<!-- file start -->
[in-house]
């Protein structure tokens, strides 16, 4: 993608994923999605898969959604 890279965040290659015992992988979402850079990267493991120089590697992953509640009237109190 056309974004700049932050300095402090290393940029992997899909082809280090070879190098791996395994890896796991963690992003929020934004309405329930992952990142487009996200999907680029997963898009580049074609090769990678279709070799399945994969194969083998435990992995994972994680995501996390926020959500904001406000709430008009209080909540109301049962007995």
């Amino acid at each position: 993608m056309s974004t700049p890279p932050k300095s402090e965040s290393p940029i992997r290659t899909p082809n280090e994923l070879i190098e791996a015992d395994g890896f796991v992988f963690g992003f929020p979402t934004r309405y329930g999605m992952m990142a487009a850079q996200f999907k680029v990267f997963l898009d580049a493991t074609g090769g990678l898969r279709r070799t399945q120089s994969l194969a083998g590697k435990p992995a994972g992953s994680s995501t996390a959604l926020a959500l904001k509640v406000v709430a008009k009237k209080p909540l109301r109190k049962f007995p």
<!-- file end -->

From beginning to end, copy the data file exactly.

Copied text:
[in-house]
């Protein structure tokens, strides 16, 4: 993608994923999605898969959604 890279965040290659015992992988979402850079990267493991120089590697992953509640009237109190 056309974004700049932050300095402090290393940029992997899909082809280090070879190098791996395994890896796991963690992003929020934004309405329930992952990142487009996200999907680029997963898009580049074609090769990678279709070799399945994969194969083998435990992995994972994680995501996390926020959500904001406000709430008009209080909540109301049962007995």
């Amino acid at each position: 993608m056309s974004t700049p890279p932050k300095s402090e965040s290393p940029i992997r290659t899909p082809n280090e994923l070879i190098e791996a015992d395994g890896f796991v992988f963690g992003f929020p979402t934004r309405y329930g999605m992952m990142a487009a850079q996200f999907k680029v990267f997963l898009d580049a493991t074609g090769g990678l898969r279709r070799t399945q120089s994969l194969a083998g590697k435990p992995a994972g992953s994680s995501t996390a959604l926020a959500l904001k509640v406000v709430a008009k009237k209080p909540l109301r109190k049962f007995p």